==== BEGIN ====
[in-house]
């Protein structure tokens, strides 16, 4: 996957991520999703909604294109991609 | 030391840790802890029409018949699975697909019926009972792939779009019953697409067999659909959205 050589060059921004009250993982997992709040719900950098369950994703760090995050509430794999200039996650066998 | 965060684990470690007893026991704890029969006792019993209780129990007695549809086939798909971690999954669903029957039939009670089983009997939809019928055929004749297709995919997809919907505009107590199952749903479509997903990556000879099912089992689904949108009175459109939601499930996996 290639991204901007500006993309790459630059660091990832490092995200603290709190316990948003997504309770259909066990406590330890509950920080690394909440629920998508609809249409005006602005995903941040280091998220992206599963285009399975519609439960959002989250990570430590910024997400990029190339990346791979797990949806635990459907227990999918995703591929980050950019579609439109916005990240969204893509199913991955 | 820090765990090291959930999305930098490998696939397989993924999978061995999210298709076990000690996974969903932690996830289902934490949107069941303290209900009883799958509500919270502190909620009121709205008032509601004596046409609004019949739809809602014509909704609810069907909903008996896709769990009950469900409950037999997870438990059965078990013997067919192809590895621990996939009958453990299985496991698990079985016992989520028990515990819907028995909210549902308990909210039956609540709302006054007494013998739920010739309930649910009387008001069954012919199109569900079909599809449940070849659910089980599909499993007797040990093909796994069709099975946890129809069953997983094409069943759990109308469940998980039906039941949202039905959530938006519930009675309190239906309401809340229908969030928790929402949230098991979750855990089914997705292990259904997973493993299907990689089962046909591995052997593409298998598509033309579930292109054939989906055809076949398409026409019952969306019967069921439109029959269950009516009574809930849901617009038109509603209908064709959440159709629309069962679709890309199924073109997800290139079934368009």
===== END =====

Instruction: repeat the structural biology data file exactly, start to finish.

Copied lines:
[in-house]
């Protein structure tokens, strides 16, 4: 996957991520999703909604294109991609 | 030391840790802890029409018949699975697909019926009972792939779009019953697409067999659909959205 050589060059921004009250993982997992709040719900950098369950994703760090995050509430794999200039996650066998 | 965060684990470690007893026991704890029969006792019993209780129990007695549809086939798909971690999954669903029957039939009670089983009997939809019928055929004749297709995919997809919907505009107590199952749903479509997903990556000879099912089992689904949108009175459109939601499930996996 290639991204901007500006993309790459630059660091990832490092995200603290709190316990948003997504309770259909066990406590330890509950920080690394909440629920998508609809249409005006602005995903941040280091998220992206599963285009399975519609439960959002989250990570430590910024997400990029190339990346791979797990949806635990459907227990999918995703591929980050950019579609439109916005990240969204893509199913991955 | 820090765990090291959930999305930098490998696939397989993924999978061995999210298709076990000690996974969903932690996830289902934490949107069941303290209900009883799958509500919270502190909620009121709205008032509601004596046409609004019949739809809602014509909704609810069907909903008996896709769990009950469900409950037999997870438990059965078990013997067919192809590895621990996939009958453990299985496991698990079985016992989520028990515990819907028995909210549902308990909210039956609540709302006054007494013998739920010739309930649910009387008001069954012919199109569900079909599809449940070849659910089980599909499993007797040990093909796994069709099975946890129809069953997983094409069943759990109308469940998980039906039941949202039905959530938006519930009675309190239906309401809340229908969030928790929402949230098991979750855990089914997705292990259904997973493993299907990689089962046909591995052997593409298998598509033309579930292109054939989906055809076949398409026409019952969306019967069921439109029959269950009516009574809930849901617009038109509603209908064709959440159709629309069962679709890309199924073109997800290139079934368009």